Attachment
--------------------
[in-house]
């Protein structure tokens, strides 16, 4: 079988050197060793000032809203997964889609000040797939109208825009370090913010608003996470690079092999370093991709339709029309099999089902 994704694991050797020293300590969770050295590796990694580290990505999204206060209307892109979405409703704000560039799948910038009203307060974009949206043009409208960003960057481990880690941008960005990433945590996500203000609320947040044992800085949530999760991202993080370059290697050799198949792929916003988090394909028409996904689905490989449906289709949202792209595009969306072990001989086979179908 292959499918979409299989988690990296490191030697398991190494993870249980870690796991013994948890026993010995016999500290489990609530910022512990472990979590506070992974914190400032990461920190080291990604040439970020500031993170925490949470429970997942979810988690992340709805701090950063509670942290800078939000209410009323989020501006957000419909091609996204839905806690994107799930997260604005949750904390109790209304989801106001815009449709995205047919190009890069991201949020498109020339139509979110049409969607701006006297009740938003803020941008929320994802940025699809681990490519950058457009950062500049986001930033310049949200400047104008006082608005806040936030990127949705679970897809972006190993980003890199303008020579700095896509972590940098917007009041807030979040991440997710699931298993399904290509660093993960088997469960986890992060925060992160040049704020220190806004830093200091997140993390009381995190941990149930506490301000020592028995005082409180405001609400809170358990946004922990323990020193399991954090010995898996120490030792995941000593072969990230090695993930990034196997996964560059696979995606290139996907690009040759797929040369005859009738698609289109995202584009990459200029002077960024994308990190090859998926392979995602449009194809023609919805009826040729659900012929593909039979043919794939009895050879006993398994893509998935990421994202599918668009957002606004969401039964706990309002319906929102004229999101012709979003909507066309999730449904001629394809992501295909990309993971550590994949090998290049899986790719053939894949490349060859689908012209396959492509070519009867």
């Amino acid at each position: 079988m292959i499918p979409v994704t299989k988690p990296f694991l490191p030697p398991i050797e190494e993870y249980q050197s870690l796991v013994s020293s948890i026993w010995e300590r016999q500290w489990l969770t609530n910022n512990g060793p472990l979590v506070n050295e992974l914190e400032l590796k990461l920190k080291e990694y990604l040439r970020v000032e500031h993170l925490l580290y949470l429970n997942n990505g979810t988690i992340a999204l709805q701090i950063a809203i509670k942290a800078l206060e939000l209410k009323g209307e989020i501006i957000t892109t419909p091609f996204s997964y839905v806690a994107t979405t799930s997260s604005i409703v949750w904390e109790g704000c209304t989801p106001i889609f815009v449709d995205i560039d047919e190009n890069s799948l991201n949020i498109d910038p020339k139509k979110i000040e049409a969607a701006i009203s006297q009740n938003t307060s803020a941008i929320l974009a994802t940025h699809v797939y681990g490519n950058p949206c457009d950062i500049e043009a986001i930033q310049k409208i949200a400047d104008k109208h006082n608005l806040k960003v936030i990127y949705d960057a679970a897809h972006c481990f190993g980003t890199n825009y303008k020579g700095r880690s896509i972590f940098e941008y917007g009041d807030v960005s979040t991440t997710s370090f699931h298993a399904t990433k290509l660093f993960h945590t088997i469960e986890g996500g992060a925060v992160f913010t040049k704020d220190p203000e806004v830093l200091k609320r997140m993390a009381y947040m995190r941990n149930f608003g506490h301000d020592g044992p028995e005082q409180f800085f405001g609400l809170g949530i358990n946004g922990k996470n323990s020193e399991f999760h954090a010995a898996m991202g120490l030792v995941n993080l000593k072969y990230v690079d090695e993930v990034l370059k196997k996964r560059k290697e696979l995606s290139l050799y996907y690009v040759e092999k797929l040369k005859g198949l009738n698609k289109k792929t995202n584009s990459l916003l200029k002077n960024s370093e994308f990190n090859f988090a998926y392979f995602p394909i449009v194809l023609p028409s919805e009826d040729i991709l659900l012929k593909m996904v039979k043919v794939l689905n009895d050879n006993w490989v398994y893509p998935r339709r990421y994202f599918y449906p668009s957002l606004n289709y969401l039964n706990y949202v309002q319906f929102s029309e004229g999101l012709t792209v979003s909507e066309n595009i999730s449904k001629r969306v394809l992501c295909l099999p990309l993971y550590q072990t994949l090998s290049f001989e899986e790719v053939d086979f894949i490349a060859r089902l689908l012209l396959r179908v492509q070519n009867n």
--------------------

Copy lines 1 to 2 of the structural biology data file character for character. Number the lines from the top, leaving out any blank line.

[in-house]
């Protein structure tokens, strides 16, 4: 079988050197060793000032809203997964889609000040797939109208825009370090913010608003996470690079092999370093991709339709029309099999089902 994704694991050797020293300590969770050295590796990694580290990505999204206060209307892109979405409703704000560039799948910038009203307060974009949206043009409208960003960057481990880690941008960005990433945590996500203000609320947040044992800085949530999760991202993080370059290697050799198949792929916003988090394909028409996904689905490989449906289709949202792209595009969306072990001989086979179908 292959499918979409299989988690990296490191030697398991190494993870249980870690796991013994948890026993010995016999500290489990609530910022512990472990979590506070992974914190400032990461920190080291990604040439970020500031993170925490949470429970997942979810988690992340709805701090950063509670942290800078939000209410009323989020501006957000419909091609996204839905806690994107799930997260604005949750904390109790209304989801106001815009449709995205047919190009890069991201949020498109020339139509979110049409969607701006006297009740938003803020941008929320994802940025699809681990490519950058457009950062500049986001930033310049949200400047104008006082608005806040936030990127949705679970897809972006190993980003890199303008020579700095896509972590940098917007009041807030979040991440997710699931298993399904290509660093993960088997469960986890992060925060992160040049704020220190806004830093200091997140993390009381995190941990149930506490301000020592028995005082409180405001609400809170358990946004922990323990020193399991954090010995898996120490030792995941000593072969990230090695993930990034196997996964560059696979995606290139996907690009040759797929040369005859009738698609289109995202584009990459200029002077960024994308990190090859998926392979995602449009194809023609919805009826040729659900012929593909039979043919794939009895050879006993398994893509998935990421994202599918668009957002606004969401039964706990309002319906929102004229999101012709979003909507066309999730449904001629394809992501295909990309993971550590994949090998290049899986790719053939894949490349060859689908012209396959492509070519009867």